I agree, if they don't want this to be online, they can contact me and I'll take it off.

But still, then I would make some sort of summary of the whole.

I think anyone benefits from these kind of specs.
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26th May 2008
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Geert, I totally agree with you. Making this information difficult to find just makes everyone lose a lot of time in guesswork. In any case there are'nt any terrible trade secrets included in the document, and Dolby do not make you sign an NDA when they send it to you so hey!... Why not?

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Quote:
Originally Posted by Steven1145 View Post
In fact you receive the document from Dolby when you call them up and enquire about certification. I had not posted it as I was not sure that Dolby was OK with that, seeing that it's not easily available for the general public as you have all pointed out.
In our case, we have chosen not to run for Dolby certification as we chose to buy a 2k projector and do not have 35mm playback.

It should be noted that the room dimension chart is a guideline. I'm sure rooms that are not exactly "on the chart" could be certified if they sound good.

Steven
Steven,
Having a 2K projector and no 35mm playback is fine. I know many rooms here in Hollywood that don't have 35mm Film Playback and Dolby does Print Masters in the rooms. As a matter of fact I haven't done a 35mm Film Playback(even though I have a Film Projector) in at least 2 years yet have done probably 20 Print Masters with Dolby in that time!
Even on "the Studio Lots" hardly any Print Masters are done with Film any more!
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I haven't used a film projector more than once or twice in the last couple of years. There usually isn't any film printed until after the PM these days.

Most of these specs really relate to giving the Dolby engineers the ability to properly calibrate the speaker system for print mastering and being able to do basic quality control. Everything else is pretty generalized recommendations that are subject to different interpretations.
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26th May 2008
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Quote:
Originally Posted by dr.sound View Post
Steven,
Having a 2K projector and no 35mm playback is fine. I know many rooms here in Hollywood that don't have 35mm Film Playback and Dolby does Print Masters in the rooms. As a matter of fact I haven't done a 35mm Film Playback(even though I have a Film Projector) in at least 2 years yet have done probably 20 Print Masters with Dolby in that time!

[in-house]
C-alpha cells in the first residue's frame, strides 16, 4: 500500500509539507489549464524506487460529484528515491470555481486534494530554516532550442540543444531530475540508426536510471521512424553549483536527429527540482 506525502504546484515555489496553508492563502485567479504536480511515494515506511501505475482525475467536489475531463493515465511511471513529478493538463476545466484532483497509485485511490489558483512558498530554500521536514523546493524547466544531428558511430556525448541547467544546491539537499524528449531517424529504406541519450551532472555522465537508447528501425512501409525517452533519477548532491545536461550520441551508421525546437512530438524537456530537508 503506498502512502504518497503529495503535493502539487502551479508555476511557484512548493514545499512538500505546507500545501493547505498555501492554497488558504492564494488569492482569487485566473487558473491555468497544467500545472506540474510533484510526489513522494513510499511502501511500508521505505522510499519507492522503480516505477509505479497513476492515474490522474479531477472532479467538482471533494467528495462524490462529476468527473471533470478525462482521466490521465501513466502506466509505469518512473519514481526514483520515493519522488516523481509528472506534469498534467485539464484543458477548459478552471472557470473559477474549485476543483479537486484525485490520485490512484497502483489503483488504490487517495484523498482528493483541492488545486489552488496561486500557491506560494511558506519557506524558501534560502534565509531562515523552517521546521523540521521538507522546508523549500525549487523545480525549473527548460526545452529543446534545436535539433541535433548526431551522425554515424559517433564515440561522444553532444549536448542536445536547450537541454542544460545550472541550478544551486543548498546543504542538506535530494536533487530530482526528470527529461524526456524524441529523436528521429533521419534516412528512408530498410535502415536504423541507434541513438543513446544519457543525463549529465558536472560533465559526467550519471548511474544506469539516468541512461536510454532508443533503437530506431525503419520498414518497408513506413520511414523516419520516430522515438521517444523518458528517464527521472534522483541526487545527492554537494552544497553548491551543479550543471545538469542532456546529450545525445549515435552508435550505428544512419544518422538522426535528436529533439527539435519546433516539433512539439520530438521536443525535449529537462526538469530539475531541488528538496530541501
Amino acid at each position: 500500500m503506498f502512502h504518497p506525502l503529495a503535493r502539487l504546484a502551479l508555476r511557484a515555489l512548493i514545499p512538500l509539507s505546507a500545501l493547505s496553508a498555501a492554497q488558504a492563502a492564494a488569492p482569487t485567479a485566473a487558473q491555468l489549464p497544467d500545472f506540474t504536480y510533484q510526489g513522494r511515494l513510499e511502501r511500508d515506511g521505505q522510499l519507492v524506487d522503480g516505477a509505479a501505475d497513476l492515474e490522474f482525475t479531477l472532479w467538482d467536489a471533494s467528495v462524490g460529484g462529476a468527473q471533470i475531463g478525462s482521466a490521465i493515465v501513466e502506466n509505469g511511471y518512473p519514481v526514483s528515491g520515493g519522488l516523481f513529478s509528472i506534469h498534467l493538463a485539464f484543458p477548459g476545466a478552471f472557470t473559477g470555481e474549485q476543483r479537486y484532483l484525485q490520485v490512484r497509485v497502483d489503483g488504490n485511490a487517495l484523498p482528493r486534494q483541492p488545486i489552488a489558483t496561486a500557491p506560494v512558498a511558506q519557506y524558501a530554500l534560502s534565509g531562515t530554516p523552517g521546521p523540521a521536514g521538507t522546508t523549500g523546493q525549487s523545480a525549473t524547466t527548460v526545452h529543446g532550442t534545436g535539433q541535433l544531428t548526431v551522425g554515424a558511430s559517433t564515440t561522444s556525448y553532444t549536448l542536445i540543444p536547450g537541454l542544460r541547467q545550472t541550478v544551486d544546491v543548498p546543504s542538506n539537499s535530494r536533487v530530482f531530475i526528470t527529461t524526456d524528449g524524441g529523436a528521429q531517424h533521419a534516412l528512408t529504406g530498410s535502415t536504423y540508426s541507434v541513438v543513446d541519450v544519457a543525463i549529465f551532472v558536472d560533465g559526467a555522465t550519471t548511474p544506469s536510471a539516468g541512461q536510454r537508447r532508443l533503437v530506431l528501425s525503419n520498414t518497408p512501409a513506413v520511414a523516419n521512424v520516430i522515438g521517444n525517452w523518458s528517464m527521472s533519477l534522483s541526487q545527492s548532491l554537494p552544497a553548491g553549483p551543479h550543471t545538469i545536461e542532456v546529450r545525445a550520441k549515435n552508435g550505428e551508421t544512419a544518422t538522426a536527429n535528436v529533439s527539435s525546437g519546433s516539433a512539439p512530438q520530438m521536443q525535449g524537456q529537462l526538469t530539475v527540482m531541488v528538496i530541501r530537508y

Even on "the Studio Lots" hardly any Print Masters are done with Film any more!
Very true, but every time I ask Dolby about the necessity of a 35mm projector they say that I need to have at least the capability to check a printmaster in our room, hence the need for the projector or at least a sound follower with an optical reader. I must say that most of the Dolby stages here have 35mm projection, but hardly any have a functionnal optical head to read an SR or SR-D print...

Maybe things will change soon enough.
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27th May 2008
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I have a Dolby document here which states that a 96 channel mixing console and 35mm projector are required to obtain Dolby Certification.
The document is a few years old though ...


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27th May 2008
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Quote:
I have a Dolby document here which states that a 96 channel mixing console and 35mm projector are required
What about Icons?
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27th May 2008
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Quote:
Originally Posted by jacobfarron View Post
What about Icons?
Guys,
I wish everyone would state where they are from. There is a difference with requirements in Europe for example vs USA. My post replies are from what I have personally seen in the here in the US. You don't need an Icon or ......
Please contact Dolby for your questions. Don't speculate here!!
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6th August 2008
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Quote:
Originally Posted by Fredo View Post
I have a Dolby document here which states that a 96 channel mixing console and 35mm projector are required to obtain Dolby Certification.
Our contacts with SSL states that the minimum console size is a 32 channel control surface to complete with Dolby specs, but I can't find no document stating that... (Tim are you there somewhere?)

Nothing about 35mm neither.

Kind regards from Belgium

Pedro
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18th September 2008